Early in his writing life, Anton Chekhov became convinced that new kinds of endings were necessary in literature. While writing Ivanov, his first major play, he complained to his publisher about conventional endings—“Either the hero gets married or shoots himself”—and concluded, “Whoever discovers new endings for plays will open up a new era.” And that is exactly what Chekhov did, both for plays and for short stories. Even now, more than a hundred years after his death, we are still very much in the era Chekhov opened up. Chekhovian endings have been adopted, and adapted, not only by the usual suspects — Katherine Mansfield, Virginia Woolf, Sherwood Anderson, Ernest Hemingway, John Cheever, Eudora Welty, Raymond Carver, Andre Dubus, Tobias Wolff — but also by such otherwise un-Chekhovian writers as Donald Barthelme and John Barth.
Whereas most fiction, past and present, focuses on a character’s climactic change, Chekhov’s stories are frequently less about change than they are about the failure to change. And even when his characters do change, their changes fail to last, merely complicate the existing conflict, or create a new and often greater conflict. His endings tend to emphasize the continuation of conflict, not its conclusion. Chekhov commented on this fact in one of his letters, saying, “When I am finished with my characters, I like to return them to life.” A great number of Chekhov’s stories end by saying implicitly what one story says explicitly: “And after that life went on as before.”
But for all of their apparent inconclusiveness, his stories do have endings; they’re just not the kind of endings favored by previous writers. They are subversive endings, endings designed to undercut our expectations and, thereby, force us to examine our conceptions about life and human nature.
In an article forthcoming in 2010 in The Writer’s Chronicle, I discuss a dozen ways Chekhov subverted traditional short story endings. Here are three of them:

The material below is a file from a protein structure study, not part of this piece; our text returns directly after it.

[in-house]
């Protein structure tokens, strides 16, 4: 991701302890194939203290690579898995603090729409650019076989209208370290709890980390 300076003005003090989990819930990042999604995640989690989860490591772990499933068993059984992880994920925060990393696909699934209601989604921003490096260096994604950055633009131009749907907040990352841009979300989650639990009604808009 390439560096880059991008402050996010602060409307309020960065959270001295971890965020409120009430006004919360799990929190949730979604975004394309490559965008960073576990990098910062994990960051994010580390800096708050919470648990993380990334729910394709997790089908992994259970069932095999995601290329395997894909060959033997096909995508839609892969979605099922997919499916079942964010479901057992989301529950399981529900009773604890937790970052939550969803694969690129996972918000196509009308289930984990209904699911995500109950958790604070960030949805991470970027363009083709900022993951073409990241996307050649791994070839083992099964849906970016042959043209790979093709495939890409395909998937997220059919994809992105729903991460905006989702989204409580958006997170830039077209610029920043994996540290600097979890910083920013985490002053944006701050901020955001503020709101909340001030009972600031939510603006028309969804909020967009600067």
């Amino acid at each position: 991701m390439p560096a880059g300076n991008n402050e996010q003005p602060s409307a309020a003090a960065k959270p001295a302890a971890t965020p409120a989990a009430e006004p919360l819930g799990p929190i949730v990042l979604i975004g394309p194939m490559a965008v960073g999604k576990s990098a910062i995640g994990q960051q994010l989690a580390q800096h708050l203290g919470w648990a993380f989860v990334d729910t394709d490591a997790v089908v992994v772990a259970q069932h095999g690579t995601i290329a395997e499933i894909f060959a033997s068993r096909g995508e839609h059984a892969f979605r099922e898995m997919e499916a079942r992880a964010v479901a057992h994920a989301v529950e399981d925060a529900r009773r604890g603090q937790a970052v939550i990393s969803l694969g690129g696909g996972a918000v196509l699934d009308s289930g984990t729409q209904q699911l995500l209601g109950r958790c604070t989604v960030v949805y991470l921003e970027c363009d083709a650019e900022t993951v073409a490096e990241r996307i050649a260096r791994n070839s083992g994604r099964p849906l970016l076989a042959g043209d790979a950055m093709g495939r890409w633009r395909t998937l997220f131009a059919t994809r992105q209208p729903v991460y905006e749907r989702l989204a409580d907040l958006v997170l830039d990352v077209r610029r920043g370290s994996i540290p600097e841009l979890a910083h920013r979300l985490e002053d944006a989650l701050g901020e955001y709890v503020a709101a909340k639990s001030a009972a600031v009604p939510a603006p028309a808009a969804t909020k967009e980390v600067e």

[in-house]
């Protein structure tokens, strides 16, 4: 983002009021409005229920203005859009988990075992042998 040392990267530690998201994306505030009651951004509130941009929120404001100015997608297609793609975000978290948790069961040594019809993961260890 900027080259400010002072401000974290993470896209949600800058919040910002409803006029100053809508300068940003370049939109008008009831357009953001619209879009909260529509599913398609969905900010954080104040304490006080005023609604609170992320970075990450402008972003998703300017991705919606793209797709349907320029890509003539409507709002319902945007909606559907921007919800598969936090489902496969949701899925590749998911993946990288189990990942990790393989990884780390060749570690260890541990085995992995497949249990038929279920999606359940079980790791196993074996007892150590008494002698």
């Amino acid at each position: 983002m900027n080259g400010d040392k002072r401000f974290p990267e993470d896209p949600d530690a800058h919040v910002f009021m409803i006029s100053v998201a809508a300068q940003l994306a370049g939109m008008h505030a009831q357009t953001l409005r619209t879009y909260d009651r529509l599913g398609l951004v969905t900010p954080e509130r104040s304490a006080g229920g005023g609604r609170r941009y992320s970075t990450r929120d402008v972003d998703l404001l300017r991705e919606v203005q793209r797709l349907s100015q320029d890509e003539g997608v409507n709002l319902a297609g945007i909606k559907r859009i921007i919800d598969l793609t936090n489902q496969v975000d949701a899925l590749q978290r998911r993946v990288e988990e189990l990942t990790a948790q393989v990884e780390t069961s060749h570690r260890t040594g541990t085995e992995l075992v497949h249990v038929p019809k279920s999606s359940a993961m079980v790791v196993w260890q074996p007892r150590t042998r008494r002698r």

Like Henry James, who complained that epilogues were characterized by “a distribution at the last of prizes, pensions, husbands, wives, babies, millions, appended paragraphs, and cheerful remarks,” Chekhov despised such endings. Many of his stories end by simply denying the very premise of an epilogue: the possibility of knowing what the future might hold. Instead of giving us a pat account of how everything will turn out, he typically returns the character, and us, to the uncertainty of life, leaving us wondering what will happen next.
The fact that these endings leave his characters’ future fates open suggest that, although Chekhov was generally pessimistic about the possibility of change, he was also aware that sometimes lives change in dramatic and unpredictable ways. Chekhov makes this point explicitly in “A Story Without an End.” The narrator of this story—who is not-so-coincidentally a writer of short stories—presents two portraits of his neighbor, the first showing him as he was a year before, after his wife died and he attempted suicide, and the second showing him now, playing the piano and singing and laughing with a group of ladies in the narrator’s drawing-room. Witnessing this change, which he compares to “the transmutation of substances,” leads the narrator to realize the impossibility of predicting what his neighbor’s future life will be like. Thus, this story without an end ends with the unanswered question, “How will it end?”
2. Reverse Epilogues
Instead of ending with a reference to an unknown future, a “reverse epilogue” ends with a reference to the known past. “The Chorus Girl” exemplifies this mode of closure. In this story, a chorus girl named Pasha is confronted by the wife of a man with whom she’s been sleeping. While the husband listens in the next room, the wife badgers Pasha into giving her jewelry that she wrongly believes her husband has given Pasha. After the wife leaves, the husband returns and says, “My God, a decent, proud, pure being like that was even prepared to kneel down before this . . . this whore! And I brought her to it! I let it happen!” He pushes Pasha roughly aside, saying, “Get away from me, you—you trash!” Pasha starts to sob.